These are my notes from the breakout session, “Encouraging Creativity in Education through Community and Technology” at the 2012 State of Creativity Forum in Oklahoma City on November 13, 2012. Presenters are Ken Parker, Erik Guzik and Helen Soule. MY THOUGHTS AND COMMENTS ARE IN ALL CAPS. Follow conference conversations today on Twitter with the hashtag #SoCF12.

First comments from Ken Parker

Ken Parker is CEO and Co-Founder of NextThought
– we started NextThought 18 months ago, but my entire career has focused on education and technology
– focused on leveraging the power and potential of community within education / school / learning

Over the past century, technology has not transformed educaiton
– this time is different, past promises not-withstanding
– here is why I think this time is different

Very different today and unique in human history: how connected we are
– BBC animation showing Internet penetration over the past 11 years
– ITU World Telecommunication: over 35% of the world today is online, that’s doubled in the past 5 years

Ubiquitous devices, mobile
– almost everyone in the developed countries has a smartphone in developed countries


Graph of iPod, iPhone and iPad growth
– now looking at 13 quarters after launch
– numbers of iOS products shipping juxtaposed with Android devices (dwarfing iOS now)

explosion of eReader shipments and tablets

Ken Parker at State of Creativity Forum

Mobile devices are become like electricity
– esp as prices continue to fall
– sub $100 tablets are in the mix

Digital natives
– you’ve grown up with this term
– expectations and familiarity is different when something is there when you were born

Alan Kay: “Technology is anything invented after you were born. Everything else is just stuff.”
– technology is different for the digital natives

The Financial Pressure of this time in history isn’t completely unique but it is significant
– school funding remains below 2008 levels in most states
– FY08 to FY12
– Oklahoma is at the bad end of the curve
– got even worse after stimulus funding drives up

Significant education technology
– edtech is a vast term for what it covers
I’ll address 4

1 Mobile devices
– integrates internet, intuitive interface, media, sensors, creative apps, mobility

Personal example, my father is in his mid 70s and until a few years ago had never touched a computer
– 2 years ago I gave him an iPad
– he become a Craig’s list fanatic, and now he flips tractors
– he uses his iPad 1 or 2 hours per night now, it’s a different device and interface

Mobile devices: how fast they can grow
– image of Jeff Bezos showing growth of eBooks: physical books sold, within 2 years of launch of Kindle they outsold physical books with eBooks
– their physical book business was not a flat growth line

Just saw article: “Given Tablets but No Teachers, Ethiopian Children Teach Themselves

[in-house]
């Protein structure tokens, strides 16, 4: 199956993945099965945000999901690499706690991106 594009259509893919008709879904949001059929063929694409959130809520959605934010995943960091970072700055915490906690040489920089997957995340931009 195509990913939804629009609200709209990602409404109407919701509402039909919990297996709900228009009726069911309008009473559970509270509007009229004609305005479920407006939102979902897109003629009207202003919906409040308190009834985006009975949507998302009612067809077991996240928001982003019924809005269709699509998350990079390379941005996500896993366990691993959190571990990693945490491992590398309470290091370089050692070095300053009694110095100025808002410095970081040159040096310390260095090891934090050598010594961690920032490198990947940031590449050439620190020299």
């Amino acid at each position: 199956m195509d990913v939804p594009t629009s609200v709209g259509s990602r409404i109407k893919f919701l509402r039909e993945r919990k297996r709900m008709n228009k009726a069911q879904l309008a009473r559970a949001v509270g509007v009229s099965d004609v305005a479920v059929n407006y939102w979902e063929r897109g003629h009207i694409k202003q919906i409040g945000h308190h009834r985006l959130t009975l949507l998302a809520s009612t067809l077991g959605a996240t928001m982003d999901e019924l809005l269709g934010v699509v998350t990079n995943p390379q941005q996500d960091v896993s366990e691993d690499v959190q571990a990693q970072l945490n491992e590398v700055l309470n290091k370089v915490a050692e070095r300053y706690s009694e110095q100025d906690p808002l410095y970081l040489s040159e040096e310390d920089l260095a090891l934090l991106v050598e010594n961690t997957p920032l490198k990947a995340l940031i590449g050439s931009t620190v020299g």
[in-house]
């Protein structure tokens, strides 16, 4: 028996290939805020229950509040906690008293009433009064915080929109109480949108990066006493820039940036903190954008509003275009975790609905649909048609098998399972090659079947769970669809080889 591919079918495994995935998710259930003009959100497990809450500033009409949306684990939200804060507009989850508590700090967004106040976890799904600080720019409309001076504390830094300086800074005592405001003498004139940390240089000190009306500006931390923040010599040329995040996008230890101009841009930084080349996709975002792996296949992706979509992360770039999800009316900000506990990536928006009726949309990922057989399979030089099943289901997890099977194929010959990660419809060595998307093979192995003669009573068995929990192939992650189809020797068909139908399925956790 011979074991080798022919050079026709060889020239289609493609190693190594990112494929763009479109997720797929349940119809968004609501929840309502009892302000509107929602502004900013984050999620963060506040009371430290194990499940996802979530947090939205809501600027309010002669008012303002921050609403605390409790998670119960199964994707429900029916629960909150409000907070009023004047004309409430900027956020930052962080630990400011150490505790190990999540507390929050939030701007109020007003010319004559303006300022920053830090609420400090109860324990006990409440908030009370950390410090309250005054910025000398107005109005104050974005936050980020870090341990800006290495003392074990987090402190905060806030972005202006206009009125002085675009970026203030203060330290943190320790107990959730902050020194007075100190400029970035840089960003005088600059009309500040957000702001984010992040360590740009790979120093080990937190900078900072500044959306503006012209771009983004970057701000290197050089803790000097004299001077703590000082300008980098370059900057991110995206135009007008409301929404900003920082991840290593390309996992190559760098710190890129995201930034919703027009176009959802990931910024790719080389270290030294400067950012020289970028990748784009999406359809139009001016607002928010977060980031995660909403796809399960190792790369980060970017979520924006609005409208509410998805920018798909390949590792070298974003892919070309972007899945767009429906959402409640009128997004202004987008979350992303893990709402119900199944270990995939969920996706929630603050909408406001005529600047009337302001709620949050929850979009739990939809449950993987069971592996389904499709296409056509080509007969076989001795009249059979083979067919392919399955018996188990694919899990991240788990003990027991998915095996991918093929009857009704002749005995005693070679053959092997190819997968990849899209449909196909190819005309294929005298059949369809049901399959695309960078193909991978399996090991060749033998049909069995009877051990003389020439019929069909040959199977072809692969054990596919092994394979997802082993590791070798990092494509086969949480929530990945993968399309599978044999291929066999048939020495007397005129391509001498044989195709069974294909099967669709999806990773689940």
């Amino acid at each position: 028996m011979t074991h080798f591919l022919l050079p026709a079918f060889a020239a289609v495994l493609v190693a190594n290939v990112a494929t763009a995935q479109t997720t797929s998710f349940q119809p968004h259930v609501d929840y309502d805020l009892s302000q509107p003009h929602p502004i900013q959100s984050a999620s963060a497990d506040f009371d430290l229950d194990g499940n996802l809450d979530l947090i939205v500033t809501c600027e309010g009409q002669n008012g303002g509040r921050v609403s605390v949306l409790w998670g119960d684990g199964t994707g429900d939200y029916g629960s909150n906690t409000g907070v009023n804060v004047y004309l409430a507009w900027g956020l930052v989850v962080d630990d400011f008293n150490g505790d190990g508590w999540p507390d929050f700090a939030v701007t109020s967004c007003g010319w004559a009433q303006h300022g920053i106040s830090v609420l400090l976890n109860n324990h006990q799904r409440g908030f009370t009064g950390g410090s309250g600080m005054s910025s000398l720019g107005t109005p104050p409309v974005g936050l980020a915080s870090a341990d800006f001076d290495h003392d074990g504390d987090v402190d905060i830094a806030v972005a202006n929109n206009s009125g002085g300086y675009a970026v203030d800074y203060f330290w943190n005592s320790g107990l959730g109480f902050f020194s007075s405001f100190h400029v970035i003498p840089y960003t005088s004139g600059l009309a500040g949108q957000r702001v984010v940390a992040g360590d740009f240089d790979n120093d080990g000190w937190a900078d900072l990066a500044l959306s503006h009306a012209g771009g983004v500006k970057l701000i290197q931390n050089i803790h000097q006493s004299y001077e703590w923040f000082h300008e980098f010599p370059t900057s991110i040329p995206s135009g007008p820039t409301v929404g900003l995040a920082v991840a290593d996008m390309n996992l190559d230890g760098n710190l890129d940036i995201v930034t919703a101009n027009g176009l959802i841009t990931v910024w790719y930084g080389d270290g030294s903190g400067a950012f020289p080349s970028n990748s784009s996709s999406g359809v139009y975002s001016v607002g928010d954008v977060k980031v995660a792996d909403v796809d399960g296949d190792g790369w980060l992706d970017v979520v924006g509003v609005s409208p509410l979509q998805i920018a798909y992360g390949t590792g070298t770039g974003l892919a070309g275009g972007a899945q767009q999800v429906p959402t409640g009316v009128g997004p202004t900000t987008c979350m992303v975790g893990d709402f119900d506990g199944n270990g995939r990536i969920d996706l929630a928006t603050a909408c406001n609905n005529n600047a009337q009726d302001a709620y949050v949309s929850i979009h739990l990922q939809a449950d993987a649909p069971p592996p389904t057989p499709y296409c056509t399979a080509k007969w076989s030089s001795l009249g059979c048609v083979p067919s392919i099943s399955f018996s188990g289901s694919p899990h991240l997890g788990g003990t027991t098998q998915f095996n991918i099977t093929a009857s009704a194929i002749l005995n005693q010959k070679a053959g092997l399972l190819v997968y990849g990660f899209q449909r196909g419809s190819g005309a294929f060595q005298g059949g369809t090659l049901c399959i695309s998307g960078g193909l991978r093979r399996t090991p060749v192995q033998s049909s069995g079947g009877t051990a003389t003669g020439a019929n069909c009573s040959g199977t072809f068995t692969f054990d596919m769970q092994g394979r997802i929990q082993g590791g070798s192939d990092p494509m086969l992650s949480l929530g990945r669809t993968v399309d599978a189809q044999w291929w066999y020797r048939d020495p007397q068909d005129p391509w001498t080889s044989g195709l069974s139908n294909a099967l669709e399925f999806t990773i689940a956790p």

– how technology can bring learning to students without teachers or prior access

The world doesn’t have enough great teachers, unfortunately we have to look for these kind of second-rate choices

How many of you have heard of MOOCs?
Sebastian Thrun and Peter Norvig
– class offered by two Stanford Profs
– normally had about 200 students paying $50K per year tuition and fees
– last Feb they got the idea of sharing their course via Sal Khan at a TED conference
– worked to scale up their course
– 160,000 students enrolled, 23,000 completed the course
– students with 40 different primary languages, 190 countries, 248 obtained a perfect score (zero of those were Stanford on-campus students)
– the students themselves actually translated the course into 40 language (students did the work)

More interesting things behind the scenes
– they started in Feb, launched class in Sept
– they filmed the class in Thrun’s garage
– some of the students told the instructors they felt the video/online experience was more intimate than the lecture hall / face-to-face experience

Thrun resigned his tenured position at Stanford and started Udacity in January of 2012
– gave a profound answer: In one class I had a greater educational impact that I could have had in my entire educational career

Few MOOCs to pay attention to

Big money going into these experiments
– the cycle time is SO compressed for iteration and improvement
– get incremental, evolutionary and revolutionary change

Don’t measure against F2F, measure this against NOTHING because 99.9% of the world doesn’t have access to a Stanford or MIT level educaiton
– this levels the playing field of access

Tipping point: When universities start to give credit for these kinds of courses’
– Colorado State just said they’ll grant credit for Udacity courses
– partnered with Pearson testing for $80 tests for each course

3- Next watch “Blended Learning”
– use technology to maximize and personalize time and opportunity
– combined with in-person class